Bryant is an Award Winning Alcohol Ink Artist, who began his journey with this medium through a fun afternoon project with his mother, the Artist Diane Small-English. In his Artist Statement, his very words seem to echo the feeling that his gorgeous paintings evoke, and he shares, "I am inspired by intense color contrasts, movement and the need to make the mind spin through abstraction. 'Art is Life . . . Artist Life.'" He goes on to describe the experience of working with the alcohol ink to be one of constant flux and motion: "My work is freeflowing and unpredictable by nature of the medium. Alcohol Inks are highly pigmented, fast drying dyes that are activated to move, bloom and blend when they interact with 91% rubbing alcohol. Because of the unpredictable nature of the liquid medium, when painting, I'm not very aware of what the outcome of the work will be. I am creating and managing the inks to create images that resonate and strike the imaginations of the viewer. I am driven by color concepts and sparkle, and live by the words, 'Broken Crayons Still Color . . . and a little Glitter and Sparkle Never Hurt Anyone!'"
A week ago I went on a journey across Jersey City to visit with Bryant in his studio, and in some ways I felt very much like Dorothy going over the rainbow. Jersey City is a very large and sprawling place, with long stretches of road that lead over highways and byways. Many people choose to drive because it's much simpler and quicker that way, but I love to walk when I can because it helps me understand the lay of the land and I discover hidden treasures along the way. When I arrived at Bryant's studio, I realized that my journey, though interesting in itself because it was through a part of a neighborhood I don't often visit, was really a journey to visit Bryant, and that the treasure was in the person I was visiting and the works of art that he unfolded and shared with me that afternoon.
We started our visit with a conversation about his creative history, and then he took me to his work space and began to describe the process of his art while he created a new piece. It is such an interactive process and such a highly concentrated one that I enjoyed every minute of his demonstration as he poured the inks and used a variety of tools and sprays and pouring techniques to share with me the variety of possibilities inherent in working with this type of ink. He primarily uses Yupo Paper, but he also experiments on other surfaces such as metal, and it is in the experimentation that the fascination lives because there are an infinite number of ways the Alcohol Ink and alcohol can react and be combined and moved around the paper with the different tools and methods he uses. The result is always a one of a kind piece that cannot be recreated, and it is also very much alive because if the paints are touched with 91% alcohol even after they are dry, they can begin to move and bloom and reshape and restructure again. Each piece is also very much a part of Bryant, because it is his decision when the piece feels finished, and he stops the process when he knows it's the right time, and after allowing it to dry, seals the image. And the wonder of this medium is that even in that time when he is waiting for it to dry, he can leave it and come back to find that it has shifted and changed again. It is a fascinating process and one that creates vivid and memorable images that are unique and personal and yet universal in their resonance with the viewer.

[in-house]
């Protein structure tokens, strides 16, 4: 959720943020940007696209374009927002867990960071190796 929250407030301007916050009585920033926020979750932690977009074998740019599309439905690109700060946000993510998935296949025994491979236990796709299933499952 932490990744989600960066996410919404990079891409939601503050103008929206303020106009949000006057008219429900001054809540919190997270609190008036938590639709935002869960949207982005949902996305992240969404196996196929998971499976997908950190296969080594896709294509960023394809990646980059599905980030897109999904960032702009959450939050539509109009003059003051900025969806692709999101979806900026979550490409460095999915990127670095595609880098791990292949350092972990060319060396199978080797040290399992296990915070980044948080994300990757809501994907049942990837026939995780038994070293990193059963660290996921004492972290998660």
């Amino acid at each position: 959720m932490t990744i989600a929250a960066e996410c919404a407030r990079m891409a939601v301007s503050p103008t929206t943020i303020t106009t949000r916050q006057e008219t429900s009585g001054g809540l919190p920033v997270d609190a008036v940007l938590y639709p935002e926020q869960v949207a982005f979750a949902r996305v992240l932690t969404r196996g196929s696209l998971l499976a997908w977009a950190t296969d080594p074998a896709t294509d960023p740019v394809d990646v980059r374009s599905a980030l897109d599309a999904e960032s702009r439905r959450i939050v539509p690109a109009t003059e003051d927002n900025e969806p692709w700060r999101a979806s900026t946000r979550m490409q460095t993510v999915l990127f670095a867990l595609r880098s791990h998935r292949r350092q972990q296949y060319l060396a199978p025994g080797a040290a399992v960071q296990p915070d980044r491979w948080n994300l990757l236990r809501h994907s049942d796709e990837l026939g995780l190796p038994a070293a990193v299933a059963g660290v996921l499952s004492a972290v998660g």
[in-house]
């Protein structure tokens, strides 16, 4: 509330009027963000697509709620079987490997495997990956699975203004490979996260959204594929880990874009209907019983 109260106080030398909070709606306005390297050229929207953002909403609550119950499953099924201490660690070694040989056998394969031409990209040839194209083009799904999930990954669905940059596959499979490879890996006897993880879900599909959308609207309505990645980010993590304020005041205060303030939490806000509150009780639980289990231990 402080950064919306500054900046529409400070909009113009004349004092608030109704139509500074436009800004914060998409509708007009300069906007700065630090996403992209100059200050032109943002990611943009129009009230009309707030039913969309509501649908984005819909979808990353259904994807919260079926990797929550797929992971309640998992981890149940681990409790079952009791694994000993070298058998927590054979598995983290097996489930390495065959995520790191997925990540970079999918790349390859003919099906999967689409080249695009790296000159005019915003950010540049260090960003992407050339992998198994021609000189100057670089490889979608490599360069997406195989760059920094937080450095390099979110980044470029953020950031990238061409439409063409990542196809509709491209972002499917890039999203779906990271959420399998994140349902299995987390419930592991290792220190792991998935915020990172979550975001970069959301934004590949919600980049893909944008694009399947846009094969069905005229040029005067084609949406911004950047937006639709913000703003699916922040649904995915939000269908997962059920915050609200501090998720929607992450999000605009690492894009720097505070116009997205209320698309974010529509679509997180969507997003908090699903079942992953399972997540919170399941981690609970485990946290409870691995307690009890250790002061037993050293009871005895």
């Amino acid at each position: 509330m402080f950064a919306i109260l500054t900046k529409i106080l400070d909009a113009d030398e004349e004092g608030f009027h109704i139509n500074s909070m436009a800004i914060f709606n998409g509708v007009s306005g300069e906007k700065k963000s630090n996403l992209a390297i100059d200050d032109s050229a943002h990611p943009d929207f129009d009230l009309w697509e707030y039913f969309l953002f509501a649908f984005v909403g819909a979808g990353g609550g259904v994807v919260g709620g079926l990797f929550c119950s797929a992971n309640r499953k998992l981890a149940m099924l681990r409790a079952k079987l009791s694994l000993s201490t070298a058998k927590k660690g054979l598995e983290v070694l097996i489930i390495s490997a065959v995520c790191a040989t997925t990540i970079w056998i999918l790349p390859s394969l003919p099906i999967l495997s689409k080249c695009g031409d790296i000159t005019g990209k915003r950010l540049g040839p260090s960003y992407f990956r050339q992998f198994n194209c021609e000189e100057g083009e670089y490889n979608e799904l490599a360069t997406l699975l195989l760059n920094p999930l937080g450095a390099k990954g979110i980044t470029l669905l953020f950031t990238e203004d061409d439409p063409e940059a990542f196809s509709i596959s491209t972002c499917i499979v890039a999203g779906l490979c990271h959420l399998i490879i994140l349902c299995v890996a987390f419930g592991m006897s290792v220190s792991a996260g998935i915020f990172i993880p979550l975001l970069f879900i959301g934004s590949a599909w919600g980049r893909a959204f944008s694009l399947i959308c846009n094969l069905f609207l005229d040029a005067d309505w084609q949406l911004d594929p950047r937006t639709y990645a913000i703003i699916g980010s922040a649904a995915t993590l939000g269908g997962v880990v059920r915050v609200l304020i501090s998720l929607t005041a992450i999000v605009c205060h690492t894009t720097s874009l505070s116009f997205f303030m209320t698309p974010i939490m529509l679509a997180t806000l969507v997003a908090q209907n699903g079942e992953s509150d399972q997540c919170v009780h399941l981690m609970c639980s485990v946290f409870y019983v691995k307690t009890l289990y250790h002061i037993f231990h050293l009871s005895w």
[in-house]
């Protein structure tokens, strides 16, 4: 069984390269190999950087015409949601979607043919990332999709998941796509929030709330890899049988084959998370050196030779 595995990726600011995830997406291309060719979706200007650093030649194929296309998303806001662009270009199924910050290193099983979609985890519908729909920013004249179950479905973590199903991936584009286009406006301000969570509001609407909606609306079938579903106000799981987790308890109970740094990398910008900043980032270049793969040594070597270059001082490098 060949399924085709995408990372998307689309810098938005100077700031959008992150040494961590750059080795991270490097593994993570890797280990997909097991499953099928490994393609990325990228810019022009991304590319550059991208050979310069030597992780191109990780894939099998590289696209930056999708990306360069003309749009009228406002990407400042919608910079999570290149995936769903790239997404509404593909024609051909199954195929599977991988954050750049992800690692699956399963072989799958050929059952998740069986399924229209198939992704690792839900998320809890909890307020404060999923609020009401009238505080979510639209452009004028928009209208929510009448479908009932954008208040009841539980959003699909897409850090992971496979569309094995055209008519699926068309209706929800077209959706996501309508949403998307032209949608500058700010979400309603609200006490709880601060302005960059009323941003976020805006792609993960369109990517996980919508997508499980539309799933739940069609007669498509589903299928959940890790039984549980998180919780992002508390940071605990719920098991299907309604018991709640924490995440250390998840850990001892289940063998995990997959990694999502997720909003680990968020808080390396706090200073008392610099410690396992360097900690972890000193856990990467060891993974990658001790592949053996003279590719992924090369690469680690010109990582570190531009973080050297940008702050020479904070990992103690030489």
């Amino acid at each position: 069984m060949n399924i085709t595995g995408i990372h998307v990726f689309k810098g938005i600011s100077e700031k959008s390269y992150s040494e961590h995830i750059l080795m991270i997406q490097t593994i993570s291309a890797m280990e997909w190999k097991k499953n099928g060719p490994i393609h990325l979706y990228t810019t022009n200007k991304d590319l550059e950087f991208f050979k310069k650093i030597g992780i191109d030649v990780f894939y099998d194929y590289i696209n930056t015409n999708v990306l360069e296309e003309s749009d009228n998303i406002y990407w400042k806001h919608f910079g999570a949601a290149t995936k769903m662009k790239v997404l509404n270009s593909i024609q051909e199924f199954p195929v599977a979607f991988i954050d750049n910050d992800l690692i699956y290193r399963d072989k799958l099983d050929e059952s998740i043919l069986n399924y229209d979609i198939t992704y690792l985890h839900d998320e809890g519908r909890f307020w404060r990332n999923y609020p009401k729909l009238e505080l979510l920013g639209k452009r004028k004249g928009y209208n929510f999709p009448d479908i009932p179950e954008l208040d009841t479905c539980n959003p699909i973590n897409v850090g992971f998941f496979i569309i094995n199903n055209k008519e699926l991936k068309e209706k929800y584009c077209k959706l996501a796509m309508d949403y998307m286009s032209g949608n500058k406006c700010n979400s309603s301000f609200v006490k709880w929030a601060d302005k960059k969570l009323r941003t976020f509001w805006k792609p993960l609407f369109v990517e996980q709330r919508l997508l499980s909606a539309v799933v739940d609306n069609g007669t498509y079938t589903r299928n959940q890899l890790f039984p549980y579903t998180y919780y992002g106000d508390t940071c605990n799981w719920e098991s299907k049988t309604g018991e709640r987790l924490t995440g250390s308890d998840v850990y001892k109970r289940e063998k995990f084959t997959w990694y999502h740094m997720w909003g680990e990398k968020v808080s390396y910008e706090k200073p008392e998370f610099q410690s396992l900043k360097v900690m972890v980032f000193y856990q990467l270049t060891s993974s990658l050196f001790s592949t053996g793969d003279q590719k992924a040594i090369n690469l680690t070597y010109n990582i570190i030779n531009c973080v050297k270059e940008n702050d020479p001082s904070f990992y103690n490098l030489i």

When I photographed a piece of Bryant's titled "Brilliance" that I brought home with me, I was reminded of a poem by Wallace Stevens that has long been a favorite, "Of Mere Being" from "The Palm at the End of the Mind: Selected Poems and a Play" Copyright 1967:
Of Mere Being
By Wallace Stevens
The palm at the end of the mind,
Beyond the last thought, rises
In the bronze decor,
A gold-feathered bird
Sings in the palm, without human meaning,
Without human feeling, a foreign song.
You know then that it is not the reason
That makes us happy or unhappy.
The bird sings. Its feathers shine.
The palm stands on the edge of space.
The wind moves slowly in the branches.
The bird's fire-fangled feathers dangle down.
* * * * * * *
Over the course of the afternoon of my visit with Bryant, we had spoken about his painting "Free To Fly" and the exhibit he had given the same name. There was so much gorgeous work to see in his studio, but there was something very special to me about "Free To Fly" that for some reason made it stand out to me as being even more extraordinary among the other extraordinary work. While we looked at some of his larger works I had commented on one that I felt was really special, and he told me that it was "Free To Fly". As we continued our conversation, about art, the creative life, and so many of the intricate parts of what it means to be an artist, we began to talk about the feeling of being a bird that in some circumstances feels bound. It is in that moment when the wings are again free, when the brilliance of the artist can shine and be truly alive, that we are like the bird in that poem, singing a song that may be foreign to everyone else but that in its uniqueness creates a space for each one to just be, and to be filled with that radiance and live.
In His Studio
Jersey City, New Jersey
An Inspiring And Stunning Addition
Photographs Of The Artist And Selected Works
Photographs Courtesy Of Bryant Small
Manifest Wildest Dreams
People Places And Dreams
Wild And Free